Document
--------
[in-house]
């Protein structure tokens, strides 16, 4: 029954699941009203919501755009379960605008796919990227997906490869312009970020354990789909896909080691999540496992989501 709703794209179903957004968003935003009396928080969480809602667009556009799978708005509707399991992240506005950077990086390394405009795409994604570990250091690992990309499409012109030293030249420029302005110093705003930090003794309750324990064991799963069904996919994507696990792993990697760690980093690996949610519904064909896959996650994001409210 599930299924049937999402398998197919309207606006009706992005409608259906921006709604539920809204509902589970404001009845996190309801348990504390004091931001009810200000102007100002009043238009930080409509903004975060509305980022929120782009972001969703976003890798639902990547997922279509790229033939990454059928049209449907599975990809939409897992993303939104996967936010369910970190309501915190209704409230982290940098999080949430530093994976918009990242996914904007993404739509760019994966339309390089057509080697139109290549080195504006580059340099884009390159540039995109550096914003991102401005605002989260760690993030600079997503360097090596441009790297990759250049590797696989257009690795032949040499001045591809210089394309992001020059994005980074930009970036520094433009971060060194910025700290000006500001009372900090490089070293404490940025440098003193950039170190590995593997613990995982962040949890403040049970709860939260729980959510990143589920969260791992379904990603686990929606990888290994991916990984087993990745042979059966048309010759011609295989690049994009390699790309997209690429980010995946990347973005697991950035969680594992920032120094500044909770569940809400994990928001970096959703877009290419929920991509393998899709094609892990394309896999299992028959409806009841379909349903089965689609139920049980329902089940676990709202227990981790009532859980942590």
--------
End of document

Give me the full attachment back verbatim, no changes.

[in-house]
């Protein structure tokens, strides 16, 4: 029954699941009203919501755009379960605008796919990227997906490869312009970020354990789909896909080691999540496992989501 709703794209179903957004968003935003009396928080969480809602667009556009799978708005509707399991992240506005950077990086390394405009795409994604570990250091690992990309499409012109030293030249420029302005110093705003930090003794309750324990064991799963069904996919994507696990792993990697760690980093690996949610519904064909896959996650994001409210 599930299924049937999402398998197919309207606006009706992005409608259906921006709604539920809204509902589970404001009845996190309801348990504390004091931001009810200000102007100002009043238009930080409509903004975060509305980022929120782009972001969703976003890798639902990547997922279509790229033939990454059928049209449907599975990809939409897992993303939104996967936010369910970190309501915190209704409230982290940098999080949430530093994976918009990242996914904007993404739509760019994966339309390089057509080697139109290549080195504006580059340099884009390159540039995109550096914003991102401005605002989260760690993030600079997503360097090596441009790297990759250049590797696989257009690795032949040499001045591809210089394309992001020059994005980074930009970036520094433009971060060194910025700290000006500001009372900090490089070293404490940025440098003193950039170190590995593997613990995982962040949890403040049970709860939260729980959510990143589920969260791992379904990603686990929606990888290994991916990984087993990745042979059966048309010759011609295989690049994009390699790309997209690429980010995946990347973005697991950035969680594992920032120094500044909770569940809400994990928001970096959703877009290419929920991509393998899709094609892990394309896999299992028959409806009841379909349903089965689609139920049980329902089940676990709202227990981790009532859980942590």